With this in mind, our curricula are carefully devised so that students' existing skills and knowledge provide a solid foundation that is added to on an ongoing basis. Our approach is a spiral one, so that one year's learning is augmented by the next. We help children seize learning opportunities, and incorporate a variety of learning styles into our teaching, so that all children are accommodated in our classrooms. Our intention here is to create in-depth understanding of all issues and topics covered, as we believe this to be the very core of learning. Our testing methods, both summative and formative, reflect this approach.
Teachers necessarily play a critical role in implementing this approach. Our staff not only undergo regular professional training and development, but are also appraised on an ongoing basis.
Steyn City School is more than a platform where individuals excel; it's also a space where they are encouraged to question and take initiative. This relates as much to the sports field as the classroom. Our outstanding facilities invite children to participate in a number of sporting codes, and our ethos and values stand as a guideline to nurture good sportsmanship.
Added to this, we offer a cultural programme where self-expression is encouraged and applauded. We take pride in providing our children with a safe space for exploring their own strengths and stretching their boundaries. By providing various testing grounds for talent, we believe that we are also providing the building blocks of self-esteem - and this, in turn, is the quality which helps our children respond to those around them with compassion and respect, while maintaining their own integrity.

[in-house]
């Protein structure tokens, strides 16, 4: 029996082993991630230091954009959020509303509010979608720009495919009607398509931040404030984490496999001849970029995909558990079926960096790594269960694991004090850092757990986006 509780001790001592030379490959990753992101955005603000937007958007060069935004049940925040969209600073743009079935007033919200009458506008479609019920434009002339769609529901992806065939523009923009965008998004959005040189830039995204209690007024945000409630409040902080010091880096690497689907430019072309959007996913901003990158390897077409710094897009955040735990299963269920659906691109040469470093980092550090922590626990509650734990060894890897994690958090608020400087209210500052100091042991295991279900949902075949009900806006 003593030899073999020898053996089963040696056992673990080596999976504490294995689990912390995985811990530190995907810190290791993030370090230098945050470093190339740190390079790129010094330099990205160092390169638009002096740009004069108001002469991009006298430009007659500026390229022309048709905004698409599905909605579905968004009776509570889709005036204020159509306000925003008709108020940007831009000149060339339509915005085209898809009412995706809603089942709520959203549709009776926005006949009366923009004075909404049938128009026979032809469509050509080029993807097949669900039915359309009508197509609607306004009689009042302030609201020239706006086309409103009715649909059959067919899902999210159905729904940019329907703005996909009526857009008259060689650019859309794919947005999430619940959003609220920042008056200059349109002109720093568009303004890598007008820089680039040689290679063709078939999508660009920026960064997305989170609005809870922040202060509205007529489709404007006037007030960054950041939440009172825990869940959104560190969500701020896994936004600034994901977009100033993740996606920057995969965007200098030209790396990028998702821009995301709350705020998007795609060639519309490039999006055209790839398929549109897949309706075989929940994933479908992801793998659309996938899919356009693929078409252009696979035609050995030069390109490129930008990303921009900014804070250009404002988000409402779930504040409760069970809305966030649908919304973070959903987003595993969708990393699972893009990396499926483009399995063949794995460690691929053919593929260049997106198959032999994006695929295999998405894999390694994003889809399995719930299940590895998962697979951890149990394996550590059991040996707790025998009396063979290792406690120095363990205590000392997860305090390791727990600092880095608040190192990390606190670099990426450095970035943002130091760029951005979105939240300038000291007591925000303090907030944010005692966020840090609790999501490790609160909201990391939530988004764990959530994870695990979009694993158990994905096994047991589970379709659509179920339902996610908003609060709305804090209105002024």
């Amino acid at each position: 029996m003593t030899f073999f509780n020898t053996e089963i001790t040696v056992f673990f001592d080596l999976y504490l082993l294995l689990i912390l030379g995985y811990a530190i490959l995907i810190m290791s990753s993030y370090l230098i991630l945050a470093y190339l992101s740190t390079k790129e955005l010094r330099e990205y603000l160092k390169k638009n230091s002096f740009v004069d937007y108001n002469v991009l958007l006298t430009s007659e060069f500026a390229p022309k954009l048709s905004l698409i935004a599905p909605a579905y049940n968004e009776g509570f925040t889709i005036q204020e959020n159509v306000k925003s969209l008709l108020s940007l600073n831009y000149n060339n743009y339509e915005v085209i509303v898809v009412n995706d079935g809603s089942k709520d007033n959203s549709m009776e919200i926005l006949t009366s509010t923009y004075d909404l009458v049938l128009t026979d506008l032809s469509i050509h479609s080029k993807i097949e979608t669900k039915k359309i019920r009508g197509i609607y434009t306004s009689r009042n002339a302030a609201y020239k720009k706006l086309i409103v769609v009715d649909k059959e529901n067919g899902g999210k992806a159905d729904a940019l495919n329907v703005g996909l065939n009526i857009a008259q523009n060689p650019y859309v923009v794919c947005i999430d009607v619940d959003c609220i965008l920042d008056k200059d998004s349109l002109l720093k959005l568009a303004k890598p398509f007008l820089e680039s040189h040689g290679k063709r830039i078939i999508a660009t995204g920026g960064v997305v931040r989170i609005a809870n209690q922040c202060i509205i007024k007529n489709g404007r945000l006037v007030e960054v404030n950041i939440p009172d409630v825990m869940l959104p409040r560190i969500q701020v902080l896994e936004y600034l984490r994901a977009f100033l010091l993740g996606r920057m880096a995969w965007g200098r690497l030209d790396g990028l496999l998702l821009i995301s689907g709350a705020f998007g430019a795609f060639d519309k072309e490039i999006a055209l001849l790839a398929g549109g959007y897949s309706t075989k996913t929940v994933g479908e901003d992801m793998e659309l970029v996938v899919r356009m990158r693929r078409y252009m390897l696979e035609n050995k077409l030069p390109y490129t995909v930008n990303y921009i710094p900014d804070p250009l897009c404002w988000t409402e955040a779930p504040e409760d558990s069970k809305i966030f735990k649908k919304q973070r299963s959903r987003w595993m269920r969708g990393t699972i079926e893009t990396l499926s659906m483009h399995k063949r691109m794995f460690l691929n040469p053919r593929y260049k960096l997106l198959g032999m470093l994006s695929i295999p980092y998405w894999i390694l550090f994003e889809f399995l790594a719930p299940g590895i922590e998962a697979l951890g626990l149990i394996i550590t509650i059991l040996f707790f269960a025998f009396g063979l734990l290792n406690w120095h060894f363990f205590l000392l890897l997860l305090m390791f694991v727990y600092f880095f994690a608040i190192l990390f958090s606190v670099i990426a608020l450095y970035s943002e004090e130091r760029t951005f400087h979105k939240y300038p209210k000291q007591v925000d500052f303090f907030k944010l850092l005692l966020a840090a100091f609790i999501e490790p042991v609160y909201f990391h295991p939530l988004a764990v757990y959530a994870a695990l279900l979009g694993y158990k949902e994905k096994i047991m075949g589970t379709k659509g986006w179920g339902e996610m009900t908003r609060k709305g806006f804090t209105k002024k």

This means that the education children receive at Steyn City is a holistic one, not only helping to develop the skills they'll need to manage their jobs and relationships, but also making sure they are equipped to meet the challenges of a world in flux.
"An educational system isn't worth a great deal if it teaches young people how to make a living, but it doesn't teach them how to make a life."
Our core values are central to our vision, and reflect a society that is culturally rich and diverse. We have given special thought to inculcating personal, interpersonal and global values that help children grow into virtuous and productive individuals.
Our purpose is for Steyn City School to develop our pupils' absolute potential by emphasising the following aspects:
Our offering is underpinned by an emphasis on personal growth, leadership, community spirit and innovation.
Of course, the morals you're working to instil in your children are the foundation of who they will become in later life, but their school's culture plays an important role, too.
Although Steyn City School has been established as non-denominational, we uphold the values and morals of the Christian, faith and the message of love intrinsic to all religious traditions. We uphold qualities like truth, goodness, responsibility, sensitivity, openness, tolerance, patience, courage, persistence and resilience. We believe that, in this milieu, children are able to develop the independence of thought and self-trust to express their individuality.
Growing up in a country where our children will have to feel comfortable interacting with people whose upbringing was vastly different from their own, this accent on acceptance and inclusiveness is a precious part of our culture.
A teacher can build you to great heights, free your imagination and make you determined to reach your greatness.
This is why we have selected our faculty body with immense care. Our teachers have substantial-teaching experience, and supplement this with at least 20 hours of Continuous Professional Development every year to ensure they remain on top of the most recent research, teaching trends and techniques.
Our team is headed by headmaster Brian Mitchell, whose distinguished teaching career started in 1979. Since then, Mr Mitchell has occupied posts at some of South Africa's most prestigious schools, where he has amassed vast experience in all areas of education.